Web Executive at Severn Trent Water
24 June 2008 11:22am
The functional spec for a current project states that users:
- can complete actions A, B and C via standard web form regardless if unregistered
- can complete actions A, B and C as well as X, Y and Z via standard web forms if they are registered, via a user account area.
The decision we're faced with is whether or not we ditch that first element, and insist that all users are registered to complete actions (which are based around account management).
Success of the project will be measured by the number of registered users we have at the end of a defined period.
Now, some of the "best practice" guidelines out there state that unnecessary registration is a bad thing, so to conform to them we need to make those actions available where they'd have the info in front of them. On the other hand, how will they know about the other advantages (aside from text/banners) if we don't make them register?
I wondered what people's thoughts and views on this might be, and what approaches you may have adopted at some point in the past.
Technical Project Manager (MBA, MBCS, CITP, CEng) at Naxtech.com
24 June 2008 13:46pm
I think I have the perfect solution for you, depending on the innerworkings of your system. If you want give me a call on 07712255379 and I'll explain what I have in mind.
25 June 2008 08:04am
I'm not looking for a technical solution I'm afraid (we already have appointed contractors to impliment whetever we go with) - was more interested in what other people may have implimented or views on best practice.
Director at Watson Hall Ltd
25 June 2008 10:38am
I'm sure you will receive some helpful responses from other users here, but from a security point-of-view, you may want to keep the separation. You shouldn't really be asking for un-necessary information unless you can justify why and how it will be used (Data Protection Act). It might be that registration is very straightforward, but these things tend to attract the "we also need to know" questions.
If X, Y and Z have real benefits to the user, they will register. If you need additional user information for those, it makes sense to protect that in some way. For example if registering lets the user recall previous transactions or data submitted.
It's best not to force strict user authentication on the simplest things... but keep that for more sensitive data.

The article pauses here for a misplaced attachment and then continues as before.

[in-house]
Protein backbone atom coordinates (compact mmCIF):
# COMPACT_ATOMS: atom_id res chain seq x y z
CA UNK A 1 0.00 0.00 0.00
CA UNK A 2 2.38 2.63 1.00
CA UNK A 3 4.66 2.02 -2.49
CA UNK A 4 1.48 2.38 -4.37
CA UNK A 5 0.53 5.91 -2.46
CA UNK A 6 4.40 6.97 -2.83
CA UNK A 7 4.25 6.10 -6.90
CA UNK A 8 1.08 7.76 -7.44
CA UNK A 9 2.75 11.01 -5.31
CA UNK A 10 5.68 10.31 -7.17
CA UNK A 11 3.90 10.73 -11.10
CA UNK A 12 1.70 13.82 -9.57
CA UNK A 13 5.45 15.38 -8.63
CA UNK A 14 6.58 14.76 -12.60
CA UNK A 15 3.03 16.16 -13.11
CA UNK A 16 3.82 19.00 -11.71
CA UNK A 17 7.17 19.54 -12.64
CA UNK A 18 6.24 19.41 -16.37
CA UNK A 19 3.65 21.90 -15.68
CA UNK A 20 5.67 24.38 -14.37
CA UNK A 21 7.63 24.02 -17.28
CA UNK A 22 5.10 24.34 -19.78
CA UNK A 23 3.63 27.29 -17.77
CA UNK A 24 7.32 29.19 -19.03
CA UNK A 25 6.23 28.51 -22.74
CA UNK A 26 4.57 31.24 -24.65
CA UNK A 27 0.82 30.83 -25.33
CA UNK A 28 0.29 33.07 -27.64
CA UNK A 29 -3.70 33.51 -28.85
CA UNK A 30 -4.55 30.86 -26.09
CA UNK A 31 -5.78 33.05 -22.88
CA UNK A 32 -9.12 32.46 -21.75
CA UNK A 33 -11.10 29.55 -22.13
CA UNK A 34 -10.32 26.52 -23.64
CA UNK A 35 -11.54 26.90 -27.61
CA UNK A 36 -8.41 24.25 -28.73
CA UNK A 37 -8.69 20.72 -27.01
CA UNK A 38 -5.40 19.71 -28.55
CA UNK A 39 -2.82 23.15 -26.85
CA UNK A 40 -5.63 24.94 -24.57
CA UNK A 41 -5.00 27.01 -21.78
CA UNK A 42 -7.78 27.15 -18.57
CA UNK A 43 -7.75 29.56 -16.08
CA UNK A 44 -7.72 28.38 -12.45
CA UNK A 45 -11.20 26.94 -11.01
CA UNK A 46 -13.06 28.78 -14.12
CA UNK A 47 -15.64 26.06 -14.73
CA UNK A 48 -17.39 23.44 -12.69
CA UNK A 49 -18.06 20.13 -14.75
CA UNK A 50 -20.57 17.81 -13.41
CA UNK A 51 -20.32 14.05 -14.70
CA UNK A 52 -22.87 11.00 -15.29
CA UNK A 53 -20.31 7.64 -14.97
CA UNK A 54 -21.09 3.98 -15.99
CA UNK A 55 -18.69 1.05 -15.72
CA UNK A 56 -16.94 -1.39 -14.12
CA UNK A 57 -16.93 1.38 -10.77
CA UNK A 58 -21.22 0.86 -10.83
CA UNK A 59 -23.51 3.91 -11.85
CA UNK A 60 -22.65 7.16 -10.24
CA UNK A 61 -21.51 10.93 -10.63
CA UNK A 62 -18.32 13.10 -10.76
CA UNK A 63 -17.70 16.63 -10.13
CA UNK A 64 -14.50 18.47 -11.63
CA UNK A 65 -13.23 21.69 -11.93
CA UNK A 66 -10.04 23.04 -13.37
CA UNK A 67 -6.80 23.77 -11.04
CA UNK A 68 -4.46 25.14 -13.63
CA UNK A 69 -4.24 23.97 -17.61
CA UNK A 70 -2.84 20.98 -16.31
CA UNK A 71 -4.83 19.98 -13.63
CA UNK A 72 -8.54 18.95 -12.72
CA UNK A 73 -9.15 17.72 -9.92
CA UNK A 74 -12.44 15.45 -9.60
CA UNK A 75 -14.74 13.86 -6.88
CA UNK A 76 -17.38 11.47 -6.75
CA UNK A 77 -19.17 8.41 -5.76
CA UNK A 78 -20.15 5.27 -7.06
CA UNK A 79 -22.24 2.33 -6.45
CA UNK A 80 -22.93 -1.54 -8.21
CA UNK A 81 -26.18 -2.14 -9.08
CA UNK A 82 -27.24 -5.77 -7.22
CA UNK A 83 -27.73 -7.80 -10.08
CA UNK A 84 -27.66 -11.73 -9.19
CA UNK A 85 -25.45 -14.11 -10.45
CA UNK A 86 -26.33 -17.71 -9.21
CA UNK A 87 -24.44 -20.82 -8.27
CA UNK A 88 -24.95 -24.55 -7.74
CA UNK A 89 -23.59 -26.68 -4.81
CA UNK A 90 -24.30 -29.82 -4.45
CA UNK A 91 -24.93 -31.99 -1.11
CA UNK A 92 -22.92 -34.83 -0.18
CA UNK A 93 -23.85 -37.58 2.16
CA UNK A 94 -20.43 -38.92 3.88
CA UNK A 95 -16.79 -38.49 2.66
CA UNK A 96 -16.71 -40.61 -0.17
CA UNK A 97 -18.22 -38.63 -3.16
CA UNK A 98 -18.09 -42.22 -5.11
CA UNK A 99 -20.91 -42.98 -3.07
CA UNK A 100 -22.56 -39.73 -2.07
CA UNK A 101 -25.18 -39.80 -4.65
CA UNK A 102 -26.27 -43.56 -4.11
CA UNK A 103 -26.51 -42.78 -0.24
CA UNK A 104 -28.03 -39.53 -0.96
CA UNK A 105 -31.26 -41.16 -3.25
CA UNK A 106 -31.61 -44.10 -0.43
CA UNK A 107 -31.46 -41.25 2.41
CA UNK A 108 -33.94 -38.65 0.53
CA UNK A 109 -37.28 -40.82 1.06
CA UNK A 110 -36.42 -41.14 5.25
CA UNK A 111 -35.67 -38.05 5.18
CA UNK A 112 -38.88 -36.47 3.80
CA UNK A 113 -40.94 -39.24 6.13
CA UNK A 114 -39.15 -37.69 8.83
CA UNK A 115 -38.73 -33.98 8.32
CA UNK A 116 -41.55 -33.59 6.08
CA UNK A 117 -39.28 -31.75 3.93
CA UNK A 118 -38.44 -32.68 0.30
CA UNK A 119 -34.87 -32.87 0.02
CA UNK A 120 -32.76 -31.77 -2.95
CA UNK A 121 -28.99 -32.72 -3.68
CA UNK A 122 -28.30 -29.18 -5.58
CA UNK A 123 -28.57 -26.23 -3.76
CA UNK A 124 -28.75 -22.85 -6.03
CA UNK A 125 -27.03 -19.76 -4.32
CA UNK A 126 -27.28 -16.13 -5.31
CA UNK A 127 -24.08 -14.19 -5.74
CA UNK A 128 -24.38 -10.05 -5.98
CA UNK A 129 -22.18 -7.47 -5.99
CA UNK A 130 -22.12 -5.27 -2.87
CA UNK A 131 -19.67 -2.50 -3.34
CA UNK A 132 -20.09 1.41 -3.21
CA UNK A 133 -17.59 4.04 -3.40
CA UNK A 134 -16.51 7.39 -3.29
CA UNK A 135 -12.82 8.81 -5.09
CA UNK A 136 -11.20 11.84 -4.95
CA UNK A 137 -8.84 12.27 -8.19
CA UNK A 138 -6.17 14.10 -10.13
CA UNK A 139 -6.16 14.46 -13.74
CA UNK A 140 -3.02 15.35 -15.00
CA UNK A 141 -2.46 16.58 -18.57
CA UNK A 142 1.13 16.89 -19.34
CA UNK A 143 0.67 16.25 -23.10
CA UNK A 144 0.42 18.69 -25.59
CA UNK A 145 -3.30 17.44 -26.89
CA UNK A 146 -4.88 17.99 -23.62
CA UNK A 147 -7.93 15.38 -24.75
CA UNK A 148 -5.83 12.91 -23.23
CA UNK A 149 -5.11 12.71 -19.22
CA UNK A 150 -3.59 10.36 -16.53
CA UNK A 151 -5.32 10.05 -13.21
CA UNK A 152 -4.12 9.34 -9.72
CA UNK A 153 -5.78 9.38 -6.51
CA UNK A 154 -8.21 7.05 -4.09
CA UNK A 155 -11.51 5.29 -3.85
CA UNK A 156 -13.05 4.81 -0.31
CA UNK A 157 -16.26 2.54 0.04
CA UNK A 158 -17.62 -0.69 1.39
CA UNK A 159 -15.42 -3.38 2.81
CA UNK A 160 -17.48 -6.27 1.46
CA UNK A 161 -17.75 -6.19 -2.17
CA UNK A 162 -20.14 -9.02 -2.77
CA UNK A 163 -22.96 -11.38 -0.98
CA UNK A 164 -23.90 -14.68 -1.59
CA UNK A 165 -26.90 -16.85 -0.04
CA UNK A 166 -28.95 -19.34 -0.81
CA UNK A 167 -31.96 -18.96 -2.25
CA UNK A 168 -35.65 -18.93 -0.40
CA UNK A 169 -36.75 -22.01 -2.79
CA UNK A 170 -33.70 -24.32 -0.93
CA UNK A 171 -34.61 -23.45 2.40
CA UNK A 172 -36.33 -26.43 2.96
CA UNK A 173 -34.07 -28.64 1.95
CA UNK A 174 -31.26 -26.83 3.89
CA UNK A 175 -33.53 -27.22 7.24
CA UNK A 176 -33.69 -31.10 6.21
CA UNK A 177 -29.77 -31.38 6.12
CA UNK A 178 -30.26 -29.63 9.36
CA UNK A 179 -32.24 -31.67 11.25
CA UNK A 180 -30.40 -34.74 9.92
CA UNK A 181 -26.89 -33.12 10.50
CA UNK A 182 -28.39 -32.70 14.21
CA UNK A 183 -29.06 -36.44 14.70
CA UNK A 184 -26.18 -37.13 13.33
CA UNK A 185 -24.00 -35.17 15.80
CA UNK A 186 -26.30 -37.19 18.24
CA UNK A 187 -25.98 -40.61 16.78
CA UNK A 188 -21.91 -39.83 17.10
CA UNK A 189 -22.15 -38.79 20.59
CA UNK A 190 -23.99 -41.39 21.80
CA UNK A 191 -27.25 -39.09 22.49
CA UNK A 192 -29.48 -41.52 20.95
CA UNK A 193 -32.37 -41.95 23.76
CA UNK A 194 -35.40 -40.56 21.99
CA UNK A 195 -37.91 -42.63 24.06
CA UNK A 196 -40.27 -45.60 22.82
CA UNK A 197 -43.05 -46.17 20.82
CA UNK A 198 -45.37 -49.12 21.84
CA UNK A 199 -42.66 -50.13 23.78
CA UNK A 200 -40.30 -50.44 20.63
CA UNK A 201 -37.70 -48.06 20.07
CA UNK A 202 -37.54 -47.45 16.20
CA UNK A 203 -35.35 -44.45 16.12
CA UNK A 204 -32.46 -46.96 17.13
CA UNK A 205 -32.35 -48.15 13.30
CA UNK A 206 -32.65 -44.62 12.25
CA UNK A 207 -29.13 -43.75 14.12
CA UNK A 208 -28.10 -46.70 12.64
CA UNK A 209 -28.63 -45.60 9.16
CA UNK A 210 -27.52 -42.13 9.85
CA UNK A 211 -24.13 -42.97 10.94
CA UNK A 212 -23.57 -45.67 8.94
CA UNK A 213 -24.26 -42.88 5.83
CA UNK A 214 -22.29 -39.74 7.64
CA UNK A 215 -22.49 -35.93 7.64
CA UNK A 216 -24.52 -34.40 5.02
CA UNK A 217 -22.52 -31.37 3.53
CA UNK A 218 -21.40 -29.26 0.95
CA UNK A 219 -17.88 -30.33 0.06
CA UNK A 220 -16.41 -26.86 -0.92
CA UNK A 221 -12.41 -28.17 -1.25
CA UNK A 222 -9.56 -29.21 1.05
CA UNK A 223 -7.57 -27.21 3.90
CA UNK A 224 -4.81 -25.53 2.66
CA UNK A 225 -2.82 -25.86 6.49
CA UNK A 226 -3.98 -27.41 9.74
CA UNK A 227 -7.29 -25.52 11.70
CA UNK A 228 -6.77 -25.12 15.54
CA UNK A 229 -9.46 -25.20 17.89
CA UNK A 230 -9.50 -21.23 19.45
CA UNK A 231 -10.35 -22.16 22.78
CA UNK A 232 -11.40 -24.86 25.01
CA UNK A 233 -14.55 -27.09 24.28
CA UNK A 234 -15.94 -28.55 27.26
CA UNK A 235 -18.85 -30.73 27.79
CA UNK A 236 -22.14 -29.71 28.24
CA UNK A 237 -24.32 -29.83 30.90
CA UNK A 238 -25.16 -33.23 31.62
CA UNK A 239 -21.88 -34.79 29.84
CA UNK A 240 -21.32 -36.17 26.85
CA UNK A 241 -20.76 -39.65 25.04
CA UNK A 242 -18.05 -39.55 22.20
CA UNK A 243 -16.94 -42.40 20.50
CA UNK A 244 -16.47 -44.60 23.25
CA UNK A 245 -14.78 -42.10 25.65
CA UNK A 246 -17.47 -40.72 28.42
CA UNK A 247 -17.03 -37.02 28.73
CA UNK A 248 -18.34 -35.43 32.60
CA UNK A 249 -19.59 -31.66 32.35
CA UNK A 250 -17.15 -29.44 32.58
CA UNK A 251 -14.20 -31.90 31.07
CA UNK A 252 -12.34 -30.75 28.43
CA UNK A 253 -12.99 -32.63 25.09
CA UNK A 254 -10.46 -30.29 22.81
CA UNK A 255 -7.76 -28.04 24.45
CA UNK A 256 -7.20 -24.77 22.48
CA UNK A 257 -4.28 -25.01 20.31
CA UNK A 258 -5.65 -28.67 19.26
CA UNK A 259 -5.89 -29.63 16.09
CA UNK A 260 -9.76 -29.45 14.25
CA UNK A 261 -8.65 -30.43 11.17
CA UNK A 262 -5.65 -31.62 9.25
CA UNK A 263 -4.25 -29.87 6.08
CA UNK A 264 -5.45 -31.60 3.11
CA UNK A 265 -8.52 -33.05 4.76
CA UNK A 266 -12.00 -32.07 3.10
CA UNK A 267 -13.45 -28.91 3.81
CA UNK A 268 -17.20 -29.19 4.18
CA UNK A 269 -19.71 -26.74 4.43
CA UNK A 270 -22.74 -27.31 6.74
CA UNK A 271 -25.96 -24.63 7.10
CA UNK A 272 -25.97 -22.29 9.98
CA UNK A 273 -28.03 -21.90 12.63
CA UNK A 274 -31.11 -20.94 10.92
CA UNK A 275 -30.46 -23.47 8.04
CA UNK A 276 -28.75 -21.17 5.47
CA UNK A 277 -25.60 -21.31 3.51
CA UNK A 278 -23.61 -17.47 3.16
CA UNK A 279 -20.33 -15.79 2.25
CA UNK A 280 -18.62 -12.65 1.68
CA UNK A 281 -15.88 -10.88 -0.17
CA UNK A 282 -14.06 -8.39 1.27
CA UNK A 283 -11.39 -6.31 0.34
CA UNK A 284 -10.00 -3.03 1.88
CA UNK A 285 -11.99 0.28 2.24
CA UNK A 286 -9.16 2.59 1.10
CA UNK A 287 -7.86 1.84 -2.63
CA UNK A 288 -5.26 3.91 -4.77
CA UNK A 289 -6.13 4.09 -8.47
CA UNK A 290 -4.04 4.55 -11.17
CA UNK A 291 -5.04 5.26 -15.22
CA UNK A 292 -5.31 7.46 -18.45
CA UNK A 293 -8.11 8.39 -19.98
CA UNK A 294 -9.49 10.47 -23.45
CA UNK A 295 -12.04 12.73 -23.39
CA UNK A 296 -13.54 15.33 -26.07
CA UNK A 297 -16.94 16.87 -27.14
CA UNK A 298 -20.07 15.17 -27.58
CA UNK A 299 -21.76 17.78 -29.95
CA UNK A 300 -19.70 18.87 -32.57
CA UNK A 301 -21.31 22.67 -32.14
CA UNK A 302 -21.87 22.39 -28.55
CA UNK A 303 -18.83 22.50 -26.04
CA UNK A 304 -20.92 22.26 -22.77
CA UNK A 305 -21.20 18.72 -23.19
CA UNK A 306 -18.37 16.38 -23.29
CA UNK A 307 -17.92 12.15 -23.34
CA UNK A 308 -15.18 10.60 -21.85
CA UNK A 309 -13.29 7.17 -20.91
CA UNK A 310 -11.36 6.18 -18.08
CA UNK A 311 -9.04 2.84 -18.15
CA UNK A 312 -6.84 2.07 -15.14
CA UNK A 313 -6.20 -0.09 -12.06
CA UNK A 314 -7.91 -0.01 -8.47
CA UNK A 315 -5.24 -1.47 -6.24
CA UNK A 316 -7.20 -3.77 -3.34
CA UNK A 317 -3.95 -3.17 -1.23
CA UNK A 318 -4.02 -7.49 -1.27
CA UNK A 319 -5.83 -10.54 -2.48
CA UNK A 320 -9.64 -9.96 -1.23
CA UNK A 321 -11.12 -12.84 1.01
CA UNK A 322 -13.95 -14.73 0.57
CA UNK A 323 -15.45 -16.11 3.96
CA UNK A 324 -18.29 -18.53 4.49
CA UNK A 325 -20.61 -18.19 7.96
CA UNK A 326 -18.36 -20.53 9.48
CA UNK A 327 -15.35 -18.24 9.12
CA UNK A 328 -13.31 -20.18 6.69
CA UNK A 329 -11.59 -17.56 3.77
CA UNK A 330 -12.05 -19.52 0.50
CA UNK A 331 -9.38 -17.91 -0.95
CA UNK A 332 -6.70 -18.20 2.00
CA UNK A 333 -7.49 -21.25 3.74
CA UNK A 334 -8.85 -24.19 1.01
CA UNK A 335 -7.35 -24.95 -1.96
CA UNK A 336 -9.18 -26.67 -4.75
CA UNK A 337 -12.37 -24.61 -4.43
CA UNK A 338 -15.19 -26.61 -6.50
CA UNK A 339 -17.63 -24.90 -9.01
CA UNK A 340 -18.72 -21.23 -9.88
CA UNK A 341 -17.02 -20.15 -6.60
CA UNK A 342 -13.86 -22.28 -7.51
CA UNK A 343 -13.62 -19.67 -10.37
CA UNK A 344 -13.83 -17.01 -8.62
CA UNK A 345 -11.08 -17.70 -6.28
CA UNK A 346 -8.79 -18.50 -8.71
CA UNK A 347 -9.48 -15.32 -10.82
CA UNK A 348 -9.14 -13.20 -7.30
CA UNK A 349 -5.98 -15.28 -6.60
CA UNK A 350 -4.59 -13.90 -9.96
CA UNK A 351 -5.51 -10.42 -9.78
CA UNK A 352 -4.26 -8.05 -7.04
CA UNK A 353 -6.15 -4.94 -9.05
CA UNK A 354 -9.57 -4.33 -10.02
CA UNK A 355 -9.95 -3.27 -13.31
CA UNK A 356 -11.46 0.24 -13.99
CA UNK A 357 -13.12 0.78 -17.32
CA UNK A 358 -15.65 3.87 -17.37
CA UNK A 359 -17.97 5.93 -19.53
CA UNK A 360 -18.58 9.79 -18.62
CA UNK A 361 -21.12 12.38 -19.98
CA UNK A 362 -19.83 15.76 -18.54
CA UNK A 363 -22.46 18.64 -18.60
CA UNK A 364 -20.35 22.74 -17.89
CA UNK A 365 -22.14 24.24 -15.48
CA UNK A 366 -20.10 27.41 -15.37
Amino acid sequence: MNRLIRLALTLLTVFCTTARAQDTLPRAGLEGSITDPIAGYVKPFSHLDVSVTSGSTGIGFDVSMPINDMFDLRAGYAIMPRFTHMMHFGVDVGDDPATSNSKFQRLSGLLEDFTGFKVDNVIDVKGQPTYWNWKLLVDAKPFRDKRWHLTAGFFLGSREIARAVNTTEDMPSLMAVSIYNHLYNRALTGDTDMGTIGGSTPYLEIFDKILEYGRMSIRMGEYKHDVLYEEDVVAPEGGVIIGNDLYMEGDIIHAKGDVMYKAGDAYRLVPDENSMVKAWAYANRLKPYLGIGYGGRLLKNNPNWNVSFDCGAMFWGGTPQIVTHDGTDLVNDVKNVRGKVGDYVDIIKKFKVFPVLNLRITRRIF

Perhaps allow users to:
All forms that contain personal or sensitive data should be hosted on, and submitted to, a secure server (https). Then ensure you keep the data safe wherever it is stored, displayed or copied to. Check your DPA registration and site's privacy statement. If you work in a regulated area, consider those requirements as well.
Colin WatsonTechnical DirectorWatson Hall Ltd for website security
25 June 2008 11:12am
I was not referring to a technical solution. But the available options on websites are often limited by the existing functionality and structure. That's what I meant.
Managing Director at n3w media
10 August 2008 11:25am
It's an interesting question! Without understanding the actual functionallity of the various functions it is a little tricky, but I would be thinking along the following lines:
1) Is there a meaningful subset of my target user community that would only need to ever use functions A B C? If there is then I would definately make them available only after registration. (Thinking about your success criteria here).
2) Are the functions A B C trivial in the sense that they could be used as a teaser to encourage people to want functions X Y Z? If so then I would design them to be marketing pages with a very strong call to action for people to sign up.
My feeling (based on very limited info) is that I would put all the options into a signed-up members only section and then make sure that the sign up process was not too lengthy (to minimse abandoned sign-ups). I would then make sure that I promoted the account management functions heavily to make sure that I drove people to sign up.
Bottom line - if success is defined as number of people signing up then I can see no advantage in giving users a viable option to make use of the site without signing up.
Not sure if that helps, but it is another perspective!
Free market research on digital marketing
Daily Pulse: award winning newsletter
It takes 30 seconds to register